TOPEKA — The Kansas Chamber released a blueprint for upgrading workforce development Wednesday that relies on expanding high school and college students’ preparation for high-demand careers, massive growth of apprenticeship opportunities and investment in recruiting of younger adults leaving the military and former Kansans living in nearby Midwest cities.
At the core of the analysis was the belief states successful in building a bigger talent pipeline to educate, train, recruit and retain a qualified workforce would exceed economic progress in states that fell short on that front. The report sponsored by the Kansas Chamber and produced by Economic Leadership, a consulting firm in Raleigh, N.C., focused on how education could better align with staffing needs of industries.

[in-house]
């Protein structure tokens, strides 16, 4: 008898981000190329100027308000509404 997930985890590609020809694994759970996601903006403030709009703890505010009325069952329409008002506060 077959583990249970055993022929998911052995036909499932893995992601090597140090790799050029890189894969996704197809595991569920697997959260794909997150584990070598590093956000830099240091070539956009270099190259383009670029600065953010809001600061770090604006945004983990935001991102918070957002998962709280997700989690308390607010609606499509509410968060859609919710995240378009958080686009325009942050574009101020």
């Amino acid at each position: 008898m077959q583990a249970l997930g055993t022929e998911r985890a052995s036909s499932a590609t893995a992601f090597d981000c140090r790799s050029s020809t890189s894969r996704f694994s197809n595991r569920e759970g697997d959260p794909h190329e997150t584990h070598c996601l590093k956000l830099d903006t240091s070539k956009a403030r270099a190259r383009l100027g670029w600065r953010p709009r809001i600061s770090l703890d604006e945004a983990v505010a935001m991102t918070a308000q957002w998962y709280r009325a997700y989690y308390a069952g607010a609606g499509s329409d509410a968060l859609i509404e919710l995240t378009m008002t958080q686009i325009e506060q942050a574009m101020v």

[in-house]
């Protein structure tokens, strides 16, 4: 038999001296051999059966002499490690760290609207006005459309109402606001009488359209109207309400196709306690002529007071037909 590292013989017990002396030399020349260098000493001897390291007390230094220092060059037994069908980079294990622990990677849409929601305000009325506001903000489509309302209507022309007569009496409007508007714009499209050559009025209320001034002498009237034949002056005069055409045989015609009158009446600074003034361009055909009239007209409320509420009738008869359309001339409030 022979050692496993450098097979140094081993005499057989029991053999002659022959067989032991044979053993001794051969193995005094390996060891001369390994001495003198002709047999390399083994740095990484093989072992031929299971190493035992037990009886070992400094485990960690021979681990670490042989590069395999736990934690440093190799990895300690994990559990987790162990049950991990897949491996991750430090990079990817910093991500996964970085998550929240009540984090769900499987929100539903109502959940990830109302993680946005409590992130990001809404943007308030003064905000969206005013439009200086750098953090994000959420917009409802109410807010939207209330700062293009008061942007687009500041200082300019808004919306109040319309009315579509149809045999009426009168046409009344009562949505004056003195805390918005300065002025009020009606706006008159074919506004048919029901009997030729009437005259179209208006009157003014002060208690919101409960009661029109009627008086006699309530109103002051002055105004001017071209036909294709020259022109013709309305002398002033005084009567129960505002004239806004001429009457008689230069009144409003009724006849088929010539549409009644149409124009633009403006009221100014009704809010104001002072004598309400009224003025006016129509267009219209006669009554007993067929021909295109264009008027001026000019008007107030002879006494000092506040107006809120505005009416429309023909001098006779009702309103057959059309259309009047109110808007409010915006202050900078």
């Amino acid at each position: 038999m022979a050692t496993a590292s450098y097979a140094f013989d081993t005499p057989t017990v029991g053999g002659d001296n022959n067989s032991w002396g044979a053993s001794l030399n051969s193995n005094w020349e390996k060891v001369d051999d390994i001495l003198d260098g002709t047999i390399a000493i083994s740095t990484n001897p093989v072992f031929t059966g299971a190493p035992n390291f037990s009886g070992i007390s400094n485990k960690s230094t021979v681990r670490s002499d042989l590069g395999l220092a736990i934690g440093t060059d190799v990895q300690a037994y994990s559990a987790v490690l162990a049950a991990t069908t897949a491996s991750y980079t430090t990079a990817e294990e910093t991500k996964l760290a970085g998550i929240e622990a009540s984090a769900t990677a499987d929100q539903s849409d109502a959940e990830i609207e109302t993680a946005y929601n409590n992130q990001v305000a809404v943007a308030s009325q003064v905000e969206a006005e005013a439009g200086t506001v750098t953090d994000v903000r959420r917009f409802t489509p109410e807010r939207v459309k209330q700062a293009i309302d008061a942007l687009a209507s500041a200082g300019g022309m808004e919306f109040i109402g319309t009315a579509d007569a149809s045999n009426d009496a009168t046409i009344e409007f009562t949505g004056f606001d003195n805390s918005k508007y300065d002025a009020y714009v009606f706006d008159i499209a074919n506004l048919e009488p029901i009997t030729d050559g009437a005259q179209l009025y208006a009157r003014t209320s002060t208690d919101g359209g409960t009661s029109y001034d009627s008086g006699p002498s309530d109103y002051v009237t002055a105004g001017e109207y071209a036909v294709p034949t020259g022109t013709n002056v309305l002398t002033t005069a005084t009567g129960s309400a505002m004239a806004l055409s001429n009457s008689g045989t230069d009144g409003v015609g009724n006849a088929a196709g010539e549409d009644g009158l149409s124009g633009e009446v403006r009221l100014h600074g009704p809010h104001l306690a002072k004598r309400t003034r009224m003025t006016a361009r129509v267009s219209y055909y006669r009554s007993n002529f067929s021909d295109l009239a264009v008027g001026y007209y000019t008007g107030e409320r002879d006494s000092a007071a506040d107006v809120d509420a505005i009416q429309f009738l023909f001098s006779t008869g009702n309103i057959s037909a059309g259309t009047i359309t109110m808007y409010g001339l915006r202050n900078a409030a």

“You’re in competition with the other states in the country and labor is the top issue,” said Ted Abernathy, of Economic Leadership. “You cannot have a state that’s going to be successful that isn’t able to grow its labor and isn’t able to continue to give its labor the skills that they need in a pretty fast changing world.”
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